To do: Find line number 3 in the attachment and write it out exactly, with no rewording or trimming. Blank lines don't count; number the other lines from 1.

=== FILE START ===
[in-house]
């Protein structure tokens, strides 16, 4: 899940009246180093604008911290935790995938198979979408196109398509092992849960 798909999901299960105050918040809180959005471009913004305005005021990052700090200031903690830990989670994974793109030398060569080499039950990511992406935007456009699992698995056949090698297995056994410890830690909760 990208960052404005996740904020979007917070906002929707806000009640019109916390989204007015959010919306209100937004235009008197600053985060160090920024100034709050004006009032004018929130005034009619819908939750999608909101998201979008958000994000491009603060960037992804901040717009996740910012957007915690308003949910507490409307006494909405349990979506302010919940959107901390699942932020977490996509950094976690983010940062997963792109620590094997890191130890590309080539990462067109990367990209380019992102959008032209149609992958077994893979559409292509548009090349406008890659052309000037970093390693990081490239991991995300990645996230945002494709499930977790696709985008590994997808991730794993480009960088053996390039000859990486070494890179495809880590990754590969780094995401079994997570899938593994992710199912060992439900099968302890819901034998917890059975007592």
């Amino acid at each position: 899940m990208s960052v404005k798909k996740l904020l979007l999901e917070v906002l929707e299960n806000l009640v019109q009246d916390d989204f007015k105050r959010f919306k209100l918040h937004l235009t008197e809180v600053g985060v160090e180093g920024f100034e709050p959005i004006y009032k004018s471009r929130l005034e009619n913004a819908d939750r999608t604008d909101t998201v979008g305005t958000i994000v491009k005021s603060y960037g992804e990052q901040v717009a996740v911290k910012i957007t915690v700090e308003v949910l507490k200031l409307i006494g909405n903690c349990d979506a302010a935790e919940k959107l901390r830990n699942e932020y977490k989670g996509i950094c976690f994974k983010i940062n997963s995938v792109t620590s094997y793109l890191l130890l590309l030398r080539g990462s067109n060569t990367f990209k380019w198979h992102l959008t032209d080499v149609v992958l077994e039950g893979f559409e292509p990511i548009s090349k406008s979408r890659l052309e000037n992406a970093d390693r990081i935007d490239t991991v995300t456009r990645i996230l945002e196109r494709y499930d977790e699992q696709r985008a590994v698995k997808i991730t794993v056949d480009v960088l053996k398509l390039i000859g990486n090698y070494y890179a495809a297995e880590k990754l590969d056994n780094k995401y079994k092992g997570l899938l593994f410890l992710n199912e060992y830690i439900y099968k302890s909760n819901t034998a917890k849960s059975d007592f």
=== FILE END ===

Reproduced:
């Amino acid at each position: 899940m990208s960052v404005k798909k996740l904020l979007l999901e917070v906002l929707e299960n806000l009640v019109q009246d916390d989204f007015k105050r959010f919306k209100l918040h937004l235009t008197e809180v600053g985060v160090e180093g920024f100034e709050p959005i004006y009032k004018s471009r929130l005034e009619n913004a819908d939750r999608t604008d909101t998201v979008g305005t958000i994000v491009k005021s603060y960037g992804e990052q901040v717009a996740v911290k910012i957007t915690v700090e308003v949910l507490k200031l409307i006494g909405n903690c349990d979506a302010a935790e919940k959107l901390r830990n699942e932020y977490k989670g996509i950094c976690f994974k983010i940062n997963s995938v792109t620590s094997y793109l890191l130890l590309l030398r080539g990462s067109n060569t990367f990209k380019w198979h992102l959008t032209d080499v149609v992958l077994e039950g893979f559409e292509p990511i548009s090349k406008s979408r890659l052309e000037n992406a970093d390693r990081i935007d490239t991991v995300t456009r990645i996230l945002e196109r494709y499930d977790e699992q696709r985008a590994v698995k997808i991730t794993v056949d480009v960088l053996k398509l390039i000859g990486n090698y070494y890179a495809a297995e880590k990754l590969d056994n780094k995401y079994k092992g997570l899938l593994f410890l992710n199912e060992y830690i439900y099968k302890s909760n819901t034998a917890k849960s059975d007592f």